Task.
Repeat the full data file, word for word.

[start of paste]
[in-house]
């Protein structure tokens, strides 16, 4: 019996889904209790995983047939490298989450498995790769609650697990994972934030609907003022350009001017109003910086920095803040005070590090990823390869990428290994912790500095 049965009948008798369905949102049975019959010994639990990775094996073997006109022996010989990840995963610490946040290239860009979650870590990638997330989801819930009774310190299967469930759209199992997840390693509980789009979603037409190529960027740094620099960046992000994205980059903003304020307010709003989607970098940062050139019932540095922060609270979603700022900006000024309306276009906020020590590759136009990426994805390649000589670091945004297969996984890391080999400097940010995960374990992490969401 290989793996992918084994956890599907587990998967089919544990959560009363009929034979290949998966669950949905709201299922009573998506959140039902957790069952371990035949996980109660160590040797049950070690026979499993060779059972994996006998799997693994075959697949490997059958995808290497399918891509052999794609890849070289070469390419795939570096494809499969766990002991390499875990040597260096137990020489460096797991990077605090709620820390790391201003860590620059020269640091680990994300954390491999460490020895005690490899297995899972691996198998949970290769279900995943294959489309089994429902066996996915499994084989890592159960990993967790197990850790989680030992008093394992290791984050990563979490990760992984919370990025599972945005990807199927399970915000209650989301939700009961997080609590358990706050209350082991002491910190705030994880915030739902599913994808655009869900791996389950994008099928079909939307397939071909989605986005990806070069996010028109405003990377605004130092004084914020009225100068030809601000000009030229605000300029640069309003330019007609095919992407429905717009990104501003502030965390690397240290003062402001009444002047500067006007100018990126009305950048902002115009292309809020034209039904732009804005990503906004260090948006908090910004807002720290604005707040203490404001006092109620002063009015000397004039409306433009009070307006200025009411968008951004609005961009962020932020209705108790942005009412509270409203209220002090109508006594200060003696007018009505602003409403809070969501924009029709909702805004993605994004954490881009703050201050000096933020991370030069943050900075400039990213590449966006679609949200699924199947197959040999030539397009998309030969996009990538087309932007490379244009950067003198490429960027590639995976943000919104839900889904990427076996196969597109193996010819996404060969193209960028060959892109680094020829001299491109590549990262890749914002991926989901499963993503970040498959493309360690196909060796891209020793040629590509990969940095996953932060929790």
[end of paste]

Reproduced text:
[in-house]
């Protein structure tokens, strides 16, 4: 019996889904209790995983047939490298989450498995790769609650697990994972934030609907003022350009001017109003910086920095803040005070590090990823390869990428290994912790500095 049965009948008798369905949102049975019959010994639990990775094996073997006109022996010989990840995963610490946040290239860009979650870590990638997330989801819930009774310190299967469930759209199992997840390693509980789009979603037409190529960027740094620099960046992000994205980059903003304020307010709003989607970098940062050139019932540095922060609270979603700022900006000024309306276009906020020590590759136009990426994805390649000589670091945004297969996984890391080999400097940010995960374990992490969401 290989793996992918084994956890599907587990998967089919544990959560009363009929034979290949998966669950949905709201299922009573998506959140039902957790069952371990035949996980109660160590040797049950070690026979499993060779059972994996006998799997693994075959697949490997059958995808290497399918891509052999794609890849070289070469390419795939570096494809499969766990002991390499875990040597260096137990020489460096797991990077605090709620820390790391201003860590620059020269640091680990994300954390491999460490020895005690490899297995899972691996198998949970290769279900995943294959489309089994429902066996996915499994084989890592159960990993967790197990850790989680030992008093394992290791984050990563979490990760992984919370990025599972945005990807199927399970915000209650989301939700009961997080609590358990706050209350082991002491910190705030994880915030739902599913994808655009869900791996389950994008099928079909939307397939071909989605986005990806070069996010028109405003990377605004130092004084914020009225100068030809601000000009030229605000300029640069309003330019007609095919992407429905717009990104501003502030965390690397240290003062402001009444002047500067006007100018990126009305950048902002115009292309809020034209039904732009804005990503906004260090948006908090910004807002720290604005707040203490404001006092109620002063009015000397004039409306433009009070307006200025009411968008951004609005961009962020932020209705108790942005009412509270409203209220002090109508006594200060003696007018009505602003409403809070969501924009029709909702805004993605994004954490881009703050201050000096933020991370030069943050900075400039990213590449966006679609949200699924199947197959040999030539397009998309030969996009990538087309932007490379244009950067003198490429960027590639995976943000919104839900889904990427076996196969597109193996010819996404060969193209960028060959892109680094020829001299491109590549990262890749914002991926989901499963993503970040498959493309360690196909060796891209020793040629590509990969940095996953932060929790």